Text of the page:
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Dutch Government Scraps Amsterdam Schipol Flight Cap Amid Global Backlash

The U.S. had hinted at “countermeasures” as the plan would have forced American carriers to cut flights

by Lauren Smith

November 17, 2023

Photo: Amsterdam Schiphol Airport. Courtesy of Rita Candeias / Unsplash

Due to pressure from airlines, the European Commission, and overseas governments, the Dutch government is retracting its proposal to limit the number of flights through Amsterdam’s Schipol Airport (AMS), a setback for neighboring residents and environmental organizations.

Infrastructure minister Mark Harbers announced the reversal in a letter to the Dutch parliament on Tuesday, stating that the decision is a “bitter pill to swallow.”

The U-turn followed an intervention by the U.S. Department of Transportation (DOT), which earlier this month approved a complaint brought against the Dutch government and E.U. by JetBlue and industry group Airlines for America (A4A) over the removal of landing slots at Schipol next summer.

The DOT said that capacity reduction would be “unjustifiable and unreasonable” and in violation of the U.S.- EU Air Transport Agreement.

Photo: Courtesy of Amsterdam-Schiphol. Airport

Harbers said the order from the DOT “is the first step in the US taking countermeasures” against the Netherlands. That could include restricting flights into the U.S. by Dutch airlines, including KLM.

Harbers also acknowledged that the European Union had “conveyed serious concerns” about the plan, and the Canadian government also expressed its opposition.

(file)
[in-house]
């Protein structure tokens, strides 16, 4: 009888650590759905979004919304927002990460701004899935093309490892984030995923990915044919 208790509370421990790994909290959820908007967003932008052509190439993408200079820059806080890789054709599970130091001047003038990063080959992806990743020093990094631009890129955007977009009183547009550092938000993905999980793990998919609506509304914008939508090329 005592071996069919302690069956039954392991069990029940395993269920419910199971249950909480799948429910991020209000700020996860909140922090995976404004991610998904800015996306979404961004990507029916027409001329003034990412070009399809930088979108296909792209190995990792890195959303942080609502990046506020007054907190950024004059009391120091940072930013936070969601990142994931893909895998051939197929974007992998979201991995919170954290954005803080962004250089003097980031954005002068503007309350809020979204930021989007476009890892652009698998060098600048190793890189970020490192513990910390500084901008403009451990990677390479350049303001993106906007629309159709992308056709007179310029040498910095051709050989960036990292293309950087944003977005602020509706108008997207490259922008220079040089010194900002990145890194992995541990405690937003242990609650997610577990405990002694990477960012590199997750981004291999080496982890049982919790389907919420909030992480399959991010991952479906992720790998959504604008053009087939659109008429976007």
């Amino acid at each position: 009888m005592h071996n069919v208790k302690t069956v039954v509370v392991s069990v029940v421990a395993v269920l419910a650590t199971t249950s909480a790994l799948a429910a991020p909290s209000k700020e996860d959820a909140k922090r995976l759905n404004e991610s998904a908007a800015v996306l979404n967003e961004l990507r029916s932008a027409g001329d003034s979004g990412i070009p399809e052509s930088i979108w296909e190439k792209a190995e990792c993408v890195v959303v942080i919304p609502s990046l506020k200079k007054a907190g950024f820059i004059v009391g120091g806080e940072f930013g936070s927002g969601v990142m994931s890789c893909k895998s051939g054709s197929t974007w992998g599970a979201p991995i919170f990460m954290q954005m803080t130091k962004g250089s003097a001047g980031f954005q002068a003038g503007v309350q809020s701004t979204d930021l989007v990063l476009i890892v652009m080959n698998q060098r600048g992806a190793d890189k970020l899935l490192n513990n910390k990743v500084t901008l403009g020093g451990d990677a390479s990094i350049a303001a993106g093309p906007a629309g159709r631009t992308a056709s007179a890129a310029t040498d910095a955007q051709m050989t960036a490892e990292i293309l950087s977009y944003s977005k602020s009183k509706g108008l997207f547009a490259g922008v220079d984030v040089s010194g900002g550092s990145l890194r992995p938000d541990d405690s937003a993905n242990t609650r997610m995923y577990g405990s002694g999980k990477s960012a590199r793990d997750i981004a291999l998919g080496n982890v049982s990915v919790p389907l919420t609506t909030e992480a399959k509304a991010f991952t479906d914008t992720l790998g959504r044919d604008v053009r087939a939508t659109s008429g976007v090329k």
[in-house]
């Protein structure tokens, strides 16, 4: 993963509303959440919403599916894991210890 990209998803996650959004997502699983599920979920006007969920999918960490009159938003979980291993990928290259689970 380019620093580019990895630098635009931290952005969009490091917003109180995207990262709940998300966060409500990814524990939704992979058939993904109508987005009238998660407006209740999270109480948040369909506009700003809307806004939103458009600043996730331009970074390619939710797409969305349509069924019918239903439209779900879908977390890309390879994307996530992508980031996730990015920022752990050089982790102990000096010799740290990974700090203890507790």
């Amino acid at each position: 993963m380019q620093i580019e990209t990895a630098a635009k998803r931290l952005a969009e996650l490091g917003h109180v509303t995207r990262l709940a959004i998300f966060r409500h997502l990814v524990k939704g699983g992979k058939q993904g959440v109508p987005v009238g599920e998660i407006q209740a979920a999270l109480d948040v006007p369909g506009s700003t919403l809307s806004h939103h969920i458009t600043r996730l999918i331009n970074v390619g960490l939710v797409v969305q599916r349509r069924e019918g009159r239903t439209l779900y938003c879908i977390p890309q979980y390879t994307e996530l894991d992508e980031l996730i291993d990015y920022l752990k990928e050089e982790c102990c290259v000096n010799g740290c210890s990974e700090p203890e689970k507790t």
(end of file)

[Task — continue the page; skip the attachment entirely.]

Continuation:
The Dutch government had outlined plans to slash aircraft movements at Schipol, the majority owner, by 8 percent from 2019 levels from next summer.

That meant airlines would be forced to cull 9,070 flights from their schedules over the summer season, including the equivalent of 23 flights per day from Dutch flag carrier KLM.

Photo: Courtesy of Amsterdam Schiphol

A4A said that U.S. airlines would lose 339 landing slots at AMS. JetBlue, which recently launched flights to Amsterdam from Boston (BOS) and New York City (JFK), would be locked out of the airport entirely.

While the flight cap was explicitly proposed to reduce the airport’s impact on its neighbors in the densely-settled Amsterdam suburbs, in the form of noise pollution and nitrogen oxide emissions, it was seen as a possible harbinger of future flight restrictions to tackle global warming.

KLM has been vehemently opposed to the measures and insisted that it could reduce noise pollution and emissions at Schipol without reducing flight numbers, including by phasing out middle-of-the-night flights and swapping aging Boeing 737s for quieter, more efficient Airbus A320neos and A321neos.

The carrier said in a statement that it is “satisfied that the Dutch government has decided to suspend the experimental rule for next year.”

Photo: Boeing 787-9 Dreamliner. Courtesy of KLM.

“It is an important step to prevent retaliation and to continue flying to the U.S. In addition, the European Commission has sent a clear signal to go through a careful legal process according to the balanced approach,” the airline continued.

Willie Walsh, director-general of the International Air Transport Association (IATA), “welcomed this outbreak of common sense from the Dutch government.”

“Maintaining Schiphol’s capacity is good news for jobs, the economy, traveler choice and convenience, and better trade relations,” he added.

Schipol said it was “disappointed… local residents are getting the short end of the stick.”

“Reducing the number of flights is not a goal in itself for us, but the experimental ruling did provide clarity and certainty for local residents,” the airport said in a statement.

Harbers maintained that the Dutch government is “committed to restoring the balance between Schiphol and its living environment.”